How do Internet and Proactive configurations differ ?

I have just updated to v3.12.

Antivirus, Firewall, and Defense+ security levels are at Stateful, Safe, and Safe respectively for :-
New default configuration “Proactive Security - updated” ;
Old Configuration “Proactive Security” ; and
Configuration “Internet Security”.

Given that all 3 security levels remain the same for the 3 Configurations above :-
Does the choice of configuration have any effect, and how ;
Why has Comodo added “Proactive Security - updated” which appears to be the same as “Proactive Security” ;
Is “Internet Security” different from either of the Proactive settings ? I think I read an opinion that they are equally secure but one gives more pop-up alerts than the other, but that is not apparent from the GUI.

I will use Proactive normally. When installing I think my choices are :-
Proactive but with Antivirus and Defense+ settings at Disabled, or
Instal/Uninstall.
Is the only difference how many context menu clicks I need to get there,
or is their some other consequence in operation that is not immediately apparent ?

Alan

The Proactive Security - updated is the Proactive configuration you used on the time of updating the program. So, it has all the settings you made are maintained in the Proactive Security - updated config. The Proactive Security config is a clean configuration profile.

Internet Security differs because it does not alert on programs starting other program. Technically speaking Image Execution is set to disabled. Also it does not alert for:

  • Windows messages
  • DNS/RPC client service
  • Computer Monitor
  • Keyboard
    . Look under Defense + settings → Monitor settings.

Proactive is more secure as it looks at more parameters. Proactive can give you utmost control over the firewall.

When installing I think my choices are :- Proactive but with Antivirus and Defense+ settings at Disabled, or Instal/Uninstall.
I am not quite understanding you here. What do you mean with the choice to Install/Uninstall?

I thinks he means installation mode. Maybe it should be explained when and how to use that.

On 01/08/2009 I removed all protection and did a clean install of CIS v3.10.

I followed "How To Achieve Max Security With ZERO Alerts! " at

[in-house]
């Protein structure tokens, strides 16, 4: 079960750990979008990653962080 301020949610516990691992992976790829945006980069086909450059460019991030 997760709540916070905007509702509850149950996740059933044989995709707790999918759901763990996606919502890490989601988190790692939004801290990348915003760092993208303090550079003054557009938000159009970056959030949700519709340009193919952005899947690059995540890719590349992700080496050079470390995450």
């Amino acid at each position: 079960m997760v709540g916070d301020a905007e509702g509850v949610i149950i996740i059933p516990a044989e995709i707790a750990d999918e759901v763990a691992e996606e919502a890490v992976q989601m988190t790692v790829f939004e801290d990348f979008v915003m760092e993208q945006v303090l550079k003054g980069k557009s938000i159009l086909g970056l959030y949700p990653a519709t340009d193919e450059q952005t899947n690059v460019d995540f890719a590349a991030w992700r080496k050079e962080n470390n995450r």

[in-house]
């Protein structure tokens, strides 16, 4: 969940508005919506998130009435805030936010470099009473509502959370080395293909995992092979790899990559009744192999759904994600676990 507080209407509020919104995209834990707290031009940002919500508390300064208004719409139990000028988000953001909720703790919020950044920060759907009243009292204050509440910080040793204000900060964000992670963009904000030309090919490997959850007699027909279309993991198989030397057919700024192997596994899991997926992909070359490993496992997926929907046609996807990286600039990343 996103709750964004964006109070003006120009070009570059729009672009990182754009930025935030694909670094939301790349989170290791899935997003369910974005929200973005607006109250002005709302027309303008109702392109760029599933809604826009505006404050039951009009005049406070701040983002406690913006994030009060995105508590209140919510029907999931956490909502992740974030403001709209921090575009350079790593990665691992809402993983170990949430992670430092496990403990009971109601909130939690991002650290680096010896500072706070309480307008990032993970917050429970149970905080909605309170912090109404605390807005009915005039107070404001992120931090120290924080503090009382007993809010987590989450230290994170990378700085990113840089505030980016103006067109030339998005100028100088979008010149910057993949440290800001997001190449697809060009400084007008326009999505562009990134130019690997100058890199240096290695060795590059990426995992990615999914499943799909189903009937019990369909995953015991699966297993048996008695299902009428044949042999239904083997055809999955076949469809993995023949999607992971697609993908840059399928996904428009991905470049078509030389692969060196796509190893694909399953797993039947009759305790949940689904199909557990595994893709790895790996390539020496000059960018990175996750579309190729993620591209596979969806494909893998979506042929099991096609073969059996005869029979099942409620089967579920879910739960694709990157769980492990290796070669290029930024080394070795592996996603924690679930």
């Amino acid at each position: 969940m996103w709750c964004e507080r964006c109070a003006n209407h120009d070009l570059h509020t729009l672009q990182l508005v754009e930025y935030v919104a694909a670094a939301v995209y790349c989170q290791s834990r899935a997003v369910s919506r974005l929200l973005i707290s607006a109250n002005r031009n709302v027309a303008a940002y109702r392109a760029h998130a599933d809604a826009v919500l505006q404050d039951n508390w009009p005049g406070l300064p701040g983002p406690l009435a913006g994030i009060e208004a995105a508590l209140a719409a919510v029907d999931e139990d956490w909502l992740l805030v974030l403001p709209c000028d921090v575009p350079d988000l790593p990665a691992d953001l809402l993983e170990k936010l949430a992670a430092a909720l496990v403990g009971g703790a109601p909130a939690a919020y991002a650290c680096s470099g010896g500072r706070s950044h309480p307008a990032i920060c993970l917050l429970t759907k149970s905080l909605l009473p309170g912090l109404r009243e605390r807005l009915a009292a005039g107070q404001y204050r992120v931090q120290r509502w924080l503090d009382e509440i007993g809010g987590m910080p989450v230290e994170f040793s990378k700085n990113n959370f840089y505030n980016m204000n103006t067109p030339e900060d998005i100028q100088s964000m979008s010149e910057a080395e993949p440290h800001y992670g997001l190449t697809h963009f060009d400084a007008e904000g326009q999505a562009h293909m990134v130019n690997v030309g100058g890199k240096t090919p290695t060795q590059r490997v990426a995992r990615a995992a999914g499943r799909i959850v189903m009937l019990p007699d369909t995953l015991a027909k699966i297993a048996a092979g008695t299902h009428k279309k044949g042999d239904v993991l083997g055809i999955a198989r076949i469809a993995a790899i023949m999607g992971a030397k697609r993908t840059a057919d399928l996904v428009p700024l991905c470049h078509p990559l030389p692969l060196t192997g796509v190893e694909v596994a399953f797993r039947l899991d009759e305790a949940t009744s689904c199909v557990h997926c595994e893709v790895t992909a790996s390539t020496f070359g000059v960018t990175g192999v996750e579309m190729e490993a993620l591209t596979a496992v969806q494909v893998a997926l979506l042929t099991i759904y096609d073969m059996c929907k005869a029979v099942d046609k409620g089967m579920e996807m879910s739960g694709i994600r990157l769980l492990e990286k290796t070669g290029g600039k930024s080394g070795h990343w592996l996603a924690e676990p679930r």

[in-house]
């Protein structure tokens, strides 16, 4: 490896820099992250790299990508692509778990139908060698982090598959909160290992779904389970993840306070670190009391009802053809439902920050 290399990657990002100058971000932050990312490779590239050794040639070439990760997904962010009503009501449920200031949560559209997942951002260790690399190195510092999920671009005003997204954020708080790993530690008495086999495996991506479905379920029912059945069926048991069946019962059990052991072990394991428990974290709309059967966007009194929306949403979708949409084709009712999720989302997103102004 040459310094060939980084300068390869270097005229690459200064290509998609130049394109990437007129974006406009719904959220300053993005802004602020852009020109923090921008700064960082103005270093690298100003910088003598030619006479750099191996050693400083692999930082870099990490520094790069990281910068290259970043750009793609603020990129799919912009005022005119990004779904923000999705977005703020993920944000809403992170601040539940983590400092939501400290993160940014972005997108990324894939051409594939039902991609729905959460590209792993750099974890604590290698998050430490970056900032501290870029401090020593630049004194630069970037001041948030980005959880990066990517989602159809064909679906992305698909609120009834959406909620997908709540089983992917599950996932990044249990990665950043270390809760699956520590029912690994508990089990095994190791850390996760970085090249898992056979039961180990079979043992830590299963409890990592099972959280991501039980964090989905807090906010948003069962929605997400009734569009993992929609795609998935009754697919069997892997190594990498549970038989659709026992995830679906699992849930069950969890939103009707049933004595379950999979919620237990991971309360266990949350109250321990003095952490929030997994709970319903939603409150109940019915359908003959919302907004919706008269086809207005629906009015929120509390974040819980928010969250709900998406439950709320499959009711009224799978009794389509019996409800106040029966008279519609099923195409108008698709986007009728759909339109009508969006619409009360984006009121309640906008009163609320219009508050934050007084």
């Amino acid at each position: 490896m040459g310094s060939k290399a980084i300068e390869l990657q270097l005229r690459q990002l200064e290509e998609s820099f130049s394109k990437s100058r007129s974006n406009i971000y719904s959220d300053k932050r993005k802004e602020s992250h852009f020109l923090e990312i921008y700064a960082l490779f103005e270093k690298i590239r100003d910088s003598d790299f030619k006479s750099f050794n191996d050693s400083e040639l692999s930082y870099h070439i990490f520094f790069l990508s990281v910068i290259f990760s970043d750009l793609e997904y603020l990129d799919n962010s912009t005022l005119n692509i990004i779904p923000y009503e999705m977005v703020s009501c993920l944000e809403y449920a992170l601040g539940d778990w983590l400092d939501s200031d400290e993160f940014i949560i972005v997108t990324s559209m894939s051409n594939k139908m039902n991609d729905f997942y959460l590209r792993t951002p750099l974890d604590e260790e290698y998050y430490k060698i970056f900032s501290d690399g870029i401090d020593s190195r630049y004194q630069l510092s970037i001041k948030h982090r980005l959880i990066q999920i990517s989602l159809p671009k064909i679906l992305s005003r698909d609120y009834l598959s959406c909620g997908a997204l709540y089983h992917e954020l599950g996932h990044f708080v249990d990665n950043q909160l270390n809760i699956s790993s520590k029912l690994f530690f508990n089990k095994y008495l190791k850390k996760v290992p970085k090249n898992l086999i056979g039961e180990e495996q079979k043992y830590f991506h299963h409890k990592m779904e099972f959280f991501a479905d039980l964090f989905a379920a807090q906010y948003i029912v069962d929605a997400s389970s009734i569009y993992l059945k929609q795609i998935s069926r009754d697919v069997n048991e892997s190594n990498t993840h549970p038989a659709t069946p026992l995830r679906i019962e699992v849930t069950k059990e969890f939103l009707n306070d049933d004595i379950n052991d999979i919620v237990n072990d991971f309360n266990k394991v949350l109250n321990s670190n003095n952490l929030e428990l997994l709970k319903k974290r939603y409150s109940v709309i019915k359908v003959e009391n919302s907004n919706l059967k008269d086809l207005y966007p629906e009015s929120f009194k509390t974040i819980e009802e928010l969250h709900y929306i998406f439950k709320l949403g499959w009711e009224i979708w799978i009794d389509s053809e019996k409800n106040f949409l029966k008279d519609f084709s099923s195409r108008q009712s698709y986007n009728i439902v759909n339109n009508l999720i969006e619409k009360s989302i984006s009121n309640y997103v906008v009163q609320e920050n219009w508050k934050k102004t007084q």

https://forums.comodo.com/feedbackcommentsannouncementsnews_cis/how_to_achieve_max_security_with_zero_alerts-t44371.0.html

and halfway down it said
3. Navigate to Miscellaneous>Manage My Configurations Export your Internet Security Configuration, and import it as “Install/Uninstall” Configuration"

I did not know why it said that, I just blindly followed orders and hoped it would turn out O.K.

This is the install/uninstall option I was referring to.

I do not know if Comodo has a “super install” capability that depends upon, and is triggered by, this configuration having this particular name of “install/uninstall” with this particular spelling;
or if the stipulated name is merely for the user to know its purpose,

PLEASE NOTE “/” is an illegal character within a filename, but “_” is valid
Therefore “install_uninstall” would be a FAR better name to use since it is a valid file name.

I exported the configuration as C:\Documents and Settings\Dad\install_uninstall.
Is it permissible for me to use “install_uninstall” instead of “install/uninstall” for the GUI name of this profile ?
In one years time it would still be obvious to me that the file “install_uninstall” corresponds to the GUI name “install_uninstall”, but equivalence to “install/uninstall” may by then be forgotten.

Regards
Alan

I see now what you mean. That tutorial introduced a separate Installation/Uninstallation mode.

The goal of the tutorial is to shut up Comodo so it won’t bother the people working with it. That keep your computer safe and at the same time easy to handle for the uninitiated. The users cannot change anything as CIS is password protected. So, to install the new install/uninstall mode was made; this one can only be started by the person who know the password.

When using CIS in regular modes when installing programs there is a special policy to use for installations called “Installer or updater”.

Thank you Eric

Now I get it - I think.

With a “normal” configuration it is like Comodo 3.5, in that I can start an installation and wait for a pop-up and then tell it to use “Installer or Updater” mode, after which I may also allow the “super installer” mode which nags every minute.

With the new facility to avoid pop-ups that route for installation is blocked,
so for convenience this new “install/uninstall” will immediately put Comodo into a global installer mode, without it knowing what it is supposed to be installing.

Follow-up questions :-

If I am in “Proactive” mode and start to update an Application, I get a pop-up and I choose to allow in “Installer or updater” mode,